Some Thoughts On Various Subjects From Charles Munger

“I like people admitting they were complete stupid horses’ asses. I know I’ll perform better if I rub my nose in my mistakes. This is a wonderful trick to learn.”

Charles Munger

“Simplicity has a way of improving performance through enabling us to better understand what we are doing.”

Charles Munger

“An idea or fact is not worth more merely because it’s easily available to you.”

Charles Munger

“You ought to have an internal compass. So there should be all kinds of things you won’t do even though they’re perfectly legal. That’s the way we try to operate.”

Charles Munger

“I’m a great believer in solving hard problems by using a checklist. You need to get all the likely and unlikely answers before you; otherwise it’s easy to miss something important.”

Charles Munger

Some Thoughts On Mental Models From Various Authors

“Mental models are deeply held internal images of how the world works, images that limit us to familiar ways of thinking and acting. Very often, we are not consciously aware of our mental models or the effects they have on our behavior”

Peter Senge

“You have to learn all the big ideas in the key disciplines in a way that they’re in a mental latticework in your head and you automatically use them for the rest of your life. If you do that, I solemnly promise you that one day you’ll be walking down the street and you’ll look to your right and left and you’ll think “my heavenly days, I’m now one of the few competent people in my whole age cohort.” If you don’t do it, many of the brightest of you will live in the middle ranks or in the shallows.”

Charlie Munger

“The problem is not that we have mental models, it is that we don’t recognize that we have mental models.”

Srikumar Rao

“We all have mental models: the lens through which we see the world that drive our responses to everything we experience. Being aware of your mental models is key to being objective.”

Elizabeth Thornton

“One can train a man so that he has at his disposal a list or repertoire of the possible actions that could be taken under the circumstances…A person who is new at the game does not have immediately at his disposal a set of possible actions to consider, but has to construct them on the spot – a time-consuming and difficult mental task.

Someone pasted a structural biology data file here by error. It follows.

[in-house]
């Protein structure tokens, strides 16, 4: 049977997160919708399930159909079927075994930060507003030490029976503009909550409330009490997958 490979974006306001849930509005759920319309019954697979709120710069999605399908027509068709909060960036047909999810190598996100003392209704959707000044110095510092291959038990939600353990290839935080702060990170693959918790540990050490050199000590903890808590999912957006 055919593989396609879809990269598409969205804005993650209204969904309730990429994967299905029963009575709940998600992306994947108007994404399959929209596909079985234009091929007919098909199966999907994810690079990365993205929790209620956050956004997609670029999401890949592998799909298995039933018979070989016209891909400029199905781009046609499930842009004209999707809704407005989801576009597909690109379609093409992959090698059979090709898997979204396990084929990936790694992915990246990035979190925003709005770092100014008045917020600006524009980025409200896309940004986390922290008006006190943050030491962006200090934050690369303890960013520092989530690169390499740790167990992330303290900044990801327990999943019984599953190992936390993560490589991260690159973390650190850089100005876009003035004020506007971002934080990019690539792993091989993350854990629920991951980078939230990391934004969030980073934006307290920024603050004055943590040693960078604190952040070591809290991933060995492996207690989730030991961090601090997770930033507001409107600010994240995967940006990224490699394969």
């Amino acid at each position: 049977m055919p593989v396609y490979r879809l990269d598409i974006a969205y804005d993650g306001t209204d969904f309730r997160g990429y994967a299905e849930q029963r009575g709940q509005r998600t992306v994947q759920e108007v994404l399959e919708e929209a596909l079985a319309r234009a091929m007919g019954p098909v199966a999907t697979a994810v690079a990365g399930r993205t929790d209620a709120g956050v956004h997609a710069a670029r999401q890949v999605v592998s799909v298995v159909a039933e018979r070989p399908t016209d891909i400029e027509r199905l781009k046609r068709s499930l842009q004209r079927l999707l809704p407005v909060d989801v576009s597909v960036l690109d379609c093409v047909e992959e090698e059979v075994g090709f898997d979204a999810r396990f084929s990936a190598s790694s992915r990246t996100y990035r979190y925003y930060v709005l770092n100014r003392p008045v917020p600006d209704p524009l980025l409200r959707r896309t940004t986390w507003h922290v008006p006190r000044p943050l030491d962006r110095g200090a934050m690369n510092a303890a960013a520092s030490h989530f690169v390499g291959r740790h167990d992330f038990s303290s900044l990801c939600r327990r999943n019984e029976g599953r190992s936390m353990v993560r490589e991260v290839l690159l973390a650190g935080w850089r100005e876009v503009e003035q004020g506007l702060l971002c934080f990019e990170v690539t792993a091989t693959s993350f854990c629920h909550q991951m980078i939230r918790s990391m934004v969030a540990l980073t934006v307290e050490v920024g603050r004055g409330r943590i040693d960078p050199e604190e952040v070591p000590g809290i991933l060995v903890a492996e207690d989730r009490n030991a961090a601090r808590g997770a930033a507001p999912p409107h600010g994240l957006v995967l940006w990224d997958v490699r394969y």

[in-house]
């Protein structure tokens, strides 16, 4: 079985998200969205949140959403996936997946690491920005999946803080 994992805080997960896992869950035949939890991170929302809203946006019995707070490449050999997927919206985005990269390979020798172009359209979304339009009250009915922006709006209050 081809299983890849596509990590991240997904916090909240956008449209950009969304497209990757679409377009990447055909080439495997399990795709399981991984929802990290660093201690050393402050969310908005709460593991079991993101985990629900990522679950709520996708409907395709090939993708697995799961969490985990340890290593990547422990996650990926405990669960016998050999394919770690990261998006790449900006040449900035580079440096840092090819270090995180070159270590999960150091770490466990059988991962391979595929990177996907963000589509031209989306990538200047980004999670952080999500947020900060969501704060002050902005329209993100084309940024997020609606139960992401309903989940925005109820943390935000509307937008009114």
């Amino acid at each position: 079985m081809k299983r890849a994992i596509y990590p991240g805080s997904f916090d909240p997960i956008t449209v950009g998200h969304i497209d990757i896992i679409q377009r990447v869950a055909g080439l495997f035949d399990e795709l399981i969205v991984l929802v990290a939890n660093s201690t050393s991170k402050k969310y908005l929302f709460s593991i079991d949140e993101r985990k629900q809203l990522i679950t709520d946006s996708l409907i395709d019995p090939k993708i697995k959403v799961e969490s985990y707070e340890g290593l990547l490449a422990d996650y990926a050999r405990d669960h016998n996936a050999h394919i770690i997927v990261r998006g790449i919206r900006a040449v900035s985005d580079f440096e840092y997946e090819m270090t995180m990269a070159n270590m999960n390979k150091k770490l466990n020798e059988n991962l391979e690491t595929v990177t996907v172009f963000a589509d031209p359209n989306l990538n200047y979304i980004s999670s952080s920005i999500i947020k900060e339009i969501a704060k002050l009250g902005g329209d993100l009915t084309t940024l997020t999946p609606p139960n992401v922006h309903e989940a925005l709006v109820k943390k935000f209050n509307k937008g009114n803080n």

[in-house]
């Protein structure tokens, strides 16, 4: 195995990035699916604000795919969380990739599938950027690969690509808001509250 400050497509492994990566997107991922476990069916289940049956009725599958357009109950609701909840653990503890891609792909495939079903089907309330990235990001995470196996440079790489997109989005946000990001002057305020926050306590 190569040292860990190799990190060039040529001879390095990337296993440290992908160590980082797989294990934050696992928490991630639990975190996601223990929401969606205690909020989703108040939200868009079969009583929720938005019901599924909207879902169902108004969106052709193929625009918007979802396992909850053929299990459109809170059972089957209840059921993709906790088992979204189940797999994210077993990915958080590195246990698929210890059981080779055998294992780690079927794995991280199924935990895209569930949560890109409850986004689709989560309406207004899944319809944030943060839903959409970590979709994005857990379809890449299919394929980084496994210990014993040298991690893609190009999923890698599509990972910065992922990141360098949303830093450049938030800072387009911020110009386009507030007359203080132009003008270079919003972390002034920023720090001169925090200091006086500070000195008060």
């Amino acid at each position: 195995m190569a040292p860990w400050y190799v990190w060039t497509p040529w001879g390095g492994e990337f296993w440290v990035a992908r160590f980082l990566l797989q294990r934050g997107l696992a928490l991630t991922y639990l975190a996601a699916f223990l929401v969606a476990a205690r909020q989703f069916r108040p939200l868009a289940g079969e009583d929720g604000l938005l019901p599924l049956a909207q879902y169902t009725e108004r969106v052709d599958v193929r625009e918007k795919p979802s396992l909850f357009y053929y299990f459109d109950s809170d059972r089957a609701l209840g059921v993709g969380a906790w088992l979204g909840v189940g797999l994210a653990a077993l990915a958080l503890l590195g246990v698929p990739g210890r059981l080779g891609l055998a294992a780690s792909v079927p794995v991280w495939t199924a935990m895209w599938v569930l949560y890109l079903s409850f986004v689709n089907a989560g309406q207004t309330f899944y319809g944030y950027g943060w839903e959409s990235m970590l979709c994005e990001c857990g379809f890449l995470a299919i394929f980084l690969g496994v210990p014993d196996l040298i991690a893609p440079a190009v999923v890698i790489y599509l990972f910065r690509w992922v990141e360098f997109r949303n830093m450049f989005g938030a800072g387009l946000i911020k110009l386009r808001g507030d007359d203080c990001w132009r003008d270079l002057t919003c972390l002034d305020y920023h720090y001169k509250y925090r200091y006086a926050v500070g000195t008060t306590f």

The decision maker of experience has at his disposal a checklist of things to watch out for before finally accepting a decision. A large part of the difference between the experienced decision maker and the novice in these situations is not any particular intangible like “judgment” or “intuition.” If one could open the lid, so to speak, and see what was in the head of the experienced decision-maker, one would find that he had at his disposal repertoires of possible actions; that he had checklists of things to think about before he acted; and that he had mechanisms in his mind to evoke these, and bring these to his conscious attention when the situations for decisions arose.

Most of what we do is to get people ready to act in situations of encounter consists of drilling in these lists into them sufficiently deeply so that they will be evoked quickly at the time of the decision.”

Herbert Simon

Books Of Interest: December 23, 2015

The Secret Lives Of Teachers     Anonymous

By the author being anonymous, He is able to really express his opinions, worries and other things that come into his head about teaching and the difficult job that it is . This is not a how-to-manual but shows us teachers as human beings and the struggles that they must endure.

Phishing For Phools     George A. Akerlof and Robert J. Shiller